Alumni and Donors

Head of AP Americas Business ‘Optimistic’ About Future of News Industry

Michael Fabiano ’93 delivered the 15th installment of the President’s Distinguished Lecture Series at Stevens

While it may not seem obvious that someone who studied mechanical engineering as an undergraduate at Stevens Institute of Technology would spend a substantial portion of his career working in media, to Michael Fabiano ’93, head of the Americas Business at The Associated Press (AP), it makes perfect sense.

“The Associated Press has been, from the start, machinists, engineers and journalists collaborating together to solve problems, much in the Stevens fashion of problem solving, to deliver improvements to the world of journalism. The work is approached creatively but we draw information and ideas from all sorts of sources, from all emerging technologies.”

Held in the Tech Flex Auditorium in the University Center Complex, Fabiano presented Breaking Barriers: How Innovation is Changing the News Industry, the 15th installment of the President’s Distinguished Lecture Series, which invites thought leaders in science and technology to create debate and spur discussion on the role of technology and its implications in 21st-century society. Stevens President Nariman Farvardin awarded Fabiano the seventh President’s Medal, presented to individuals who have had a significant impact on society, and announced a scholarship in Fabiano’s name, to be awarded to an incoming first-year student next fall.

“Since we began this lecture series about a decade ago, we have not had a discussion focused on exploring the role innovation plays in the news industry, but we are all great consumers of news on a daily basis. It’s a great honor to have Michael Fabiano back on campus to share his insights on how technology is changing the news industry,” Farvardin said.

Using the historic background of the AP, a 176-year-old global news organization, as a framework, Fabiano’s hour-long discussion centered on the advancements and ongoing challenges in the news industry and how news organizations can leverage technology to meet its demands.

“We’ve got this wonderful digital landscape that’s opened up free speech around the world, but I think it’s the greatest civic challenge of our time,” he said. “The digital world has disrupted the media ecosystem and it’s created a huge responsibility for us as a society — we can all participate. It’s a global problem we must solve: having a healthy information ecosystem with less disinformation, hate speech, polarization. This is an exceptional challenge, not just for the Associated Press but for the planet.”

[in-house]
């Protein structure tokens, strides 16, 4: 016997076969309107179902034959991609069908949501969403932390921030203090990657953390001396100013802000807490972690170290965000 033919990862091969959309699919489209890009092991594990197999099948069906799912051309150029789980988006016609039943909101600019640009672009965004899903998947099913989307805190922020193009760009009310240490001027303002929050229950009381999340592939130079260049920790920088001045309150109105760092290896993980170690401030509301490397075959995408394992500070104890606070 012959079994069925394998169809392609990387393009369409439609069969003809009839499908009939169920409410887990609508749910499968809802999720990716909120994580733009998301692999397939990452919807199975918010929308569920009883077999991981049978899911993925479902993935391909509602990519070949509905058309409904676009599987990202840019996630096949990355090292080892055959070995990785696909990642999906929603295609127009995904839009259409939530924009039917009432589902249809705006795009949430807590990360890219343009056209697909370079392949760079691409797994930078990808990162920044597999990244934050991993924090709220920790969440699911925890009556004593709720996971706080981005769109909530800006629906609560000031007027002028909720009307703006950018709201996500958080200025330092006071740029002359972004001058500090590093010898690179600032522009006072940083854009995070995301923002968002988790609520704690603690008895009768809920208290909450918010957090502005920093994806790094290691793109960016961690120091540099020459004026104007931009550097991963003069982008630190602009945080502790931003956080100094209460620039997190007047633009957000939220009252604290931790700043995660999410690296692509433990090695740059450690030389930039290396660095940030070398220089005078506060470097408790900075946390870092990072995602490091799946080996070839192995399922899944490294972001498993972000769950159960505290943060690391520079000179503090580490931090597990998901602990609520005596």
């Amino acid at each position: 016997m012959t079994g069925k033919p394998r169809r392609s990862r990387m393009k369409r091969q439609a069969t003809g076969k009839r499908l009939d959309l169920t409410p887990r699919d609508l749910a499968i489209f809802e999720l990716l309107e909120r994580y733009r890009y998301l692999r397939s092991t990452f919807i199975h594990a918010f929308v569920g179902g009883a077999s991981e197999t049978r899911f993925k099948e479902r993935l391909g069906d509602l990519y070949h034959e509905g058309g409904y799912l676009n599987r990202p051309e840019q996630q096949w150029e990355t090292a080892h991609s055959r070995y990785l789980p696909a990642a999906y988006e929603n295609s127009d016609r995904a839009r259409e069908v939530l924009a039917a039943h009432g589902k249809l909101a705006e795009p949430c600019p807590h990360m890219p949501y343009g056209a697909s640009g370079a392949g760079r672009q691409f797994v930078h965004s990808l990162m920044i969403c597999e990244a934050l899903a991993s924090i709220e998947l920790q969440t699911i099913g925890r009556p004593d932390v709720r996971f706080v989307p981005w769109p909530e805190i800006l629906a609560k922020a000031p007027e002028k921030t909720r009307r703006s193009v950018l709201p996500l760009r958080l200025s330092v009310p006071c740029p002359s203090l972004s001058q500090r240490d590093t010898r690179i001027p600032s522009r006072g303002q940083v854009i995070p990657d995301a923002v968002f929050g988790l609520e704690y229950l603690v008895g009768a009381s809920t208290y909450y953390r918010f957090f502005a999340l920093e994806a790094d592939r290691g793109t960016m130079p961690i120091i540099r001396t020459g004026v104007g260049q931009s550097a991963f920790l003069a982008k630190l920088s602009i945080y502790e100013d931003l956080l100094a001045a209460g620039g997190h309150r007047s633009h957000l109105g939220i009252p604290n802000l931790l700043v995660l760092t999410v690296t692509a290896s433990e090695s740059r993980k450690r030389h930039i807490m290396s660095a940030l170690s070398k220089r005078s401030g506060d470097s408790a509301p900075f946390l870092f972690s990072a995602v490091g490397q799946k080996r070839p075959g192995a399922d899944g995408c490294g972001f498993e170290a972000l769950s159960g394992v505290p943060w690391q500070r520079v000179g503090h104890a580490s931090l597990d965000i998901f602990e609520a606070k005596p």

The sheer volume of information that is uploaded and shared over the internet every single day is a major issue facing the AP and all news organizations.

“Today, you can create anything you want in your room anywhere around the planet, and this is creating a massive issue for us: What’s real, what’s fake? With 3.2 billion images shared a day — there’s probably nearly a billion hours of video shared daily — how on Earth do we know what’s real and what’s not?” he asked.

The solution, Fabiano says, is being comfortable with transformation and change in this “collision of technology, business models and creativity,” and embracing an entrepreneurial mindset to prepare for what’s next.

For the AP, that means using and developing new technologies to not only address the challenges news organizations face today — verifying data and sources, organizing and distributing content to multiple newsrooms with different interests and timelines, among others — but also future challenges, many of which remain unknown.

“I don’t know what we’re going to call [the digital landscape] in a few years but this is my world right now. It’s artificial intelligence. It’s natural language processing, machine learning, automation, vision, robotics, business intelligence, NFTs, user-generated content, what’s going on with the blockchain, how do we track our assets, the metaverse, web 3.0 ... This is where we are,” he said. “It’s exciting, it’s scary, so we’re casting a wide net into the future of technology and innovation.”

Along with these new technologies comes new and in-demand skillsets in the media industry — with job titles such as data journalist, quantitative journalist and computational journalist. Fabiano used the example of “somebody who has a computer science degree from Stevens, maybe worked at The Stute and has an interest in journalism and likes to see the marriage of those two things together” as an ideal candidate. These positions “can’t get staffed fast enough,” he said, and those who are performing this work have already added a ton of value.

Regardless of how the digital landscape develops or what technologies are invented and implemented, Fabiano says that the AP’s longstanding mission to “inform the world” will remain at the heart of progress.

The AP will continue to “tell the best story, use the best data, back it up, use the best sources. But we’ve got to earn trust every single day, with every single story, and we all know it,” he said.

Fabiano’s experience uniquely qualifies him as an expert in this space. Prior to joining the AP, he served as vice president of business development at NBC News. He also served as general manager for The Weather Channel and led the deployment of branded digital initiatives across NBC News, The Today Show and MSNBC, among others, and created strategic partnerships with Apple, Amazon, Google and Sony. Fabiano previously held senior leadership roles at NBC Universal Corporate Strategy, Cendant Financial and Accenture. He holds an MBA from Columbia University and a master of liberal arts in journalism from Harvard University Extension School, as well as two bachelor’s degrees from Stevens — a B.E. in mechanical engineering and a B.A. in English and American literature.